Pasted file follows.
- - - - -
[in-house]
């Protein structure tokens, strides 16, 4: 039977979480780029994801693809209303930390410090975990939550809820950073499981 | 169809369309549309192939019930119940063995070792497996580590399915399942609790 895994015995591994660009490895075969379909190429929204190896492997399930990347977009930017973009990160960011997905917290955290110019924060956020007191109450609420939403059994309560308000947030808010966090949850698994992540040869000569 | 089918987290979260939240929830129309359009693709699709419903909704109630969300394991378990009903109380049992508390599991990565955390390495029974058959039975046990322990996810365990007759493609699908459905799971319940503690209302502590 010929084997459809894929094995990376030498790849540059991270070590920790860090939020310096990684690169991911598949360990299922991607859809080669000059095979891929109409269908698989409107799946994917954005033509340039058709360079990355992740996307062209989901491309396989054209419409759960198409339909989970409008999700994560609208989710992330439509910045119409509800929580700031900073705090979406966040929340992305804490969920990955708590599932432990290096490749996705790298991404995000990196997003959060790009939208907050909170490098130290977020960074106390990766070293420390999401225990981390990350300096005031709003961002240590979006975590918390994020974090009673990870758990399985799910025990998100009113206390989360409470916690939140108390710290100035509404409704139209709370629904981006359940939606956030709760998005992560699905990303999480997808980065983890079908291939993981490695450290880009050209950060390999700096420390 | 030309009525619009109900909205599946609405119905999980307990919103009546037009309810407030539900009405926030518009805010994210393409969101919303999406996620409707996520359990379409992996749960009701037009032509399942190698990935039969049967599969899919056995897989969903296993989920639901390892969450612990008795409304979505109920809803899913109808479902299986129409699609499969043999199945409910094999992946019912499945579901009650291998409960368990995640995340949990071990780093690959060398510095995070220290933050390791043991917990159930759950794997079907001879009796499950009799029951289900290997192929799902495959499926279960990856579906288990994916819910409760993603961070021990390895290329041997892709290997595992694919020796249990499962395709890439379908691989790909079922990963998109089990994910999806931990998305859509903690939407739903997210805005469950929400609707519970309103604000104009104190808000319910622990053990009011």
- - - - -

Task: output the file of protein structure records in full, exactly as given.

[in-house]
């Protein structure tokens, strides 16, 4: 039977979480780029994801693809209303930390410090975990939550809820950073499981 | 169809369309549309192939019930119940063995070792497996580590399915399942609790 895994015995591994660009490895075969379909190429929204190896492997399930990347977009930017973009990160960011997905917290955290110019924060956020007191109450609420939403059994309560308000947030808010966090949850698994992540040869000569 | 089918987290979260939240929830129309359009693709699709419903909704109630969300394991378990009903109380049992508390599991990565955390390495029974058959039975046990322990996810365990007759493609699908459905799971319940503690209302502590 010929084997459809894929094995990376030498790849540059991270070590920790860090939020310096990684690169991911598949360990299922991607859809080669000059095979891929109409269908698989409107799946994917954005033509340039058709360079990355992740996307062209989901491309396989054209419409759960198409339909989970409008999700994560609208989710992330439509910045119409509800929580700031900073705090979406966040929340992305804490969920990955708590599932432990290096490749996705790298991404995000990196997003959060790009939208907050909170490098130290977020960074106390990766070293420390999401225990981390990350300096005031709003961002240590979006975590918390994020974090009673990870758990399985799910025990998100009113206390989360409470916690939140108390710290100035509404409704139209709370629904981006359940939606956030709760998005992560699905990303999480997808980065983890079908291939993981490695450290880009050209950060390999700096420390 | 030309009525619009109900909205599946609405119905999980307990919103009546037009309810407030539900009405926030518009805010994210393409969101919303999406996620409707996520359990379409992996749960009701037009032509399942190698990935039969049967599969899919056995897989969903296993989920639901390892969450612990008795409304979505109920809803899913109808479902299986129409699609499969043999199945409910094999992946019912499945579901009650291998409960368990995640995340949990071990780093690959060398510095995070220290933050390791043991917990159930759950794997079907001879009796499950009799029951289900290997192929799902495959499926279960990856579906288990994916819910409760993603961070021990390895290329041997892709290997595992694919020796249990499962395709890439379908691989790909079922990963998109089990994910999806931990998305859509903690939407739903997210805005469950929400609707519970309103604000104009104190808000319910622990053990009011």